A Terrible Conversation with a Four-Year-Old

Over the past few months, I have been spending some time researching schools around my neighborhood in Brooklyn, as next year I will need to decide what school I would like my son to attend. As I am sure all moms do, I had prepared plenty of questions, and I was ready to discuss every possible detail with the school staff. Or at least so I thought. There was one issue I had not anticipated would be part of the conversation, and I became extremely uncomfortable the moment I realized it was something that needed to be discussed: lockdown drills.

According to the Congressional Research Service, there are currently more guns than people in the U.S., and the production of firearms in our country is increasing every year. In 2013, after the Sandy Hook Elementary School massacre, 11 million guns were produced in the U.S., twice as many as were produced the previous year. These numbers are simply staggering, and things get even scarier when we consider how easy it is to access firearms in our country. The U.S. has a higher firearm homicide rate than Pakistan, and is doing just barely better than the Democratic Republic of the Congo.

Just to draw a comparison, in 1996 Australia decided to enact nationwide gun law after 35 people were killed in a mass shooting at an historic tourist site in Tasmania. Under the leadership of Prime Minister John Howard, rapid-fire rifles and shotguns were banned, licenses became more difficult to obtain, and a national buyback program was implemented to incentivize gun owners surrender their weapons. The country has not had a mass shooting since enactment of the reform.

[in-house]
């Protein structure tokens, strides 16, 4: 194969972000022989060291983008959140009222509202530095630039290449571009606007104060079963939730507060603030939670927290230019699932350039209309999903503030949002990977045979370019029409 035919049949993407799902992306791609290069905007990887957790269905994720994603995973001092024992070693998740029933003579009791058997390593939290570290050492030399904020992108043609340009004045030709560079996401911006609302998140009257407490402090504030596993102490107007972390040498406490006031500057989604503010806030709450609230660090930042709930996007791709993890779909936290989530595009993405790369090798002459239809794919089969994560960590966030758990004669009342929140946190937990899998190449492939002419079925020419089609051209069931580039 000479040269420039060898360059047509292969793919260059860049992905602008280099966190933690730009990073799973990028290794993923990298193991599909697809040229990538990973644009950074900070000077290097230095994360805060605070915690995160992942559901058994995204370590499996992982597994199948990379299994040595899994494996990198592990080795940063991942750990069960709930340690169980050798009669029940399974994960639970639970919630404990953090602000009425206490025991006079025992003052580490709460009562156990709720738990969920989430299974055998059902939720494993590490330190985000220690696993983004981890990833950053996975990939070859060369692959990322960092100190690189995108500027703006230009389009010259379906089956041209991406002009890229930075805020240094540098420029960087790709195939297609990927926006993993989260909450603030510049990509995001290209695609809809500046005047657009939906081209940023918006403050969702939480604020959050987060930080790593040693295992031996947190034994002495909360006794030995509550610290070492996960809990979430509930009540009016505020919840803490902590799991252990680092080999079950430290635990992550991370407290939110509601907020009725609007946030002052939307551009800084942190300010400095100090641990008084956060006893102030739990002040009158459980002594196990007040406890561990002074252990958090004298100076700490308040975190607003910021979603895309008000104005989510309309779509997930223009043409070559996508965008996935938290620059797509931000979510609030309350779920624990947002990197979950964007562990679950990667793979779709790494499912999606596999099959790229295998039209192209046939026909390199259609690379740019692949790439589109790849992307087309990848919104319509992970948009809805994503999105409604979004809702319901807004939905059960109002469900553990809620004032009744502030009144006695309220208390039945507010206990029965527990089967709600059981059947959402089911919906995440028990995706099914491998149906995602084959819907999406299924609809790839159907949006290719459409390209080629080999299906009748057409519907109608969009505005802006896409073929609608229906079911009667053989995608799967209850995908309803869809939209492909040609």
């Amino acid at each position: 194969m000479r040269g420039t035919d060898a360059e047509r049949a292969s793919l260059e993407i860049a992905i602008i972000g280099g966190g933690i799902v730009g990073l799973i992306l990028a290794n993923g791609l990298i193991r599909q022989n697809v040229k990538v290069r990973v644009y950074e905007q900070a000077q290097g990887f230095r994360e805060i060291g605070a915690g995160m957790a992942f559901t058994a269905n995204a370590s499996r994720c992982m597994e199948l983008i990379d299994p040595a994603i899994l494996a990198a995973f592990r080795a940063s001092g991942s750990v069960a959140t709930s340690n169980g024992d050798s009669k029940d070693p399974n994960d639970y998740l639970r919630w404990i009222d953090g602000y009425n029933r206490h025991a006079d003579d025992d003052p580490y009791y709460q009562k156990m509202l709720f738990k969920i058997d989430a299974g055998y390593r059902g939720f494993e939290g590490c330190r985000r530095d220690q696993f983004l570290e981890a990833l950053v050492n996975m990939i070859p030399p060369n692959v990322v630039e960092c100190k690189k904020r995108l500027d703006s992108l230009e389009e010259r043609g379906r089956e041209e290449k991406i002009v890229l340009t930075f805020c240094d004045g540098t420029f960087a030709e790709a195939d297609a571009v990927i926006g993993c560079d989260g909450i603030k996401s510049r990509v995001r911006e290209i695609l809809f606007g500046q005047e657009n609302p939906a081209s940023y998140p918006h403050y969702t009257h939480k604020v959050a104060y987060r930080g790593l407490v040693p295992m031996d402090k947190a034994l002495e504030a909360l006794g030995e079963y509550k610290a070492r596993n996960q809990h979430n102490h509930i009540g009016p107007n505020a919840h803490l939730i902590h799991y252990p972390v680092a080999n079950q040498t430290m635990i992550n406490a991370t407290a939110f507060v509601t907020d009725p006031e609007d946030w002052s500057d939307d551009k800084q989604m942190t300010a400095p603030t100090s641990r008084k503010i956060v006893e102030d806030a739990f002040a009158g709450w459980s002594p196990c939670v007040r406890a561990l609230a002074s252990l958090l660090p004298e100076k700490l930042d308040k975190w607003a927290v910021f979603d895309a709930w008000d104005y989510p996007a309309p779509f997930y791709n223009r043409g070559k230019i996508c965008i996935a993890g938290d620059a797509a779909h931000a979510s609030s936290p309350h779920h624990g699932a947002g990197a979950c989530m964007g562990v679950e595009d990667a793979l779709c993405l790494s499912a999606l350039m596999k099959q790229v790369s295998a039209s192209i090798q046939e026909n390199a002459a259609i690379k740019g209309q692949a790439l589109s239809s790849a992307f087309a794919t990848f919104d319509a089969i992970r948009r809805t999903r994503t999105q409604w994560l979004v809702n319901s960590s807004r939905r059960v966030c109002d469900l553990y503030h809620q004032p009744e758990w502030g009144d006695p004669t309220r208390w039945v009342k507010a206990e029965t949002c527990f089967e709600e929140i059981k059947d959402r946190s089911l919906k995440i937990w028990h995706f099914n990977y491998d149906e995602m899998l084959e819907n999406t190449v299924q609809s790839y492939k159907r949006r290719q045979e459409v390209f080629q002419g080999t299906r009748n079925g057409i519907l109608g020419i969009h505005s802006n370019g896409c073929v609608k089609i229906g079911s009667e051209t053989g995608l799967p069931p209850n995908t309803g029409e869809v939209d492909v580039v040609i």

I dread the idea of having to explain to my by-then-four-year-old why, should a lockdown drill happen while he is in the bathroom, he needs to stand on a toilet and silently pretend he is not there, as he will be instructed to do by the school staff.

I hope that, in a couple of years, things will be different and there will no longer be the need for me and other parents to have such terrible conversations with our little ones.

But we can do more than just keep hoping. We can and should take collective action to help change this shameful situation. While there are many things that will need to happen on a national level to produce significant change on the issue, there is one very simple thing we can all do on a personal level to make sure that we are not part of the problem, and that is to align our investments with our personal values and consider whether we want to hold companies involved in the production of firearms in our investment and retirement accounts.

The Domini Funds have a longstanding policy to avoid investment in gun manufacturers. Learn more about Domini’s policy on firearms and weapons manufacturers.

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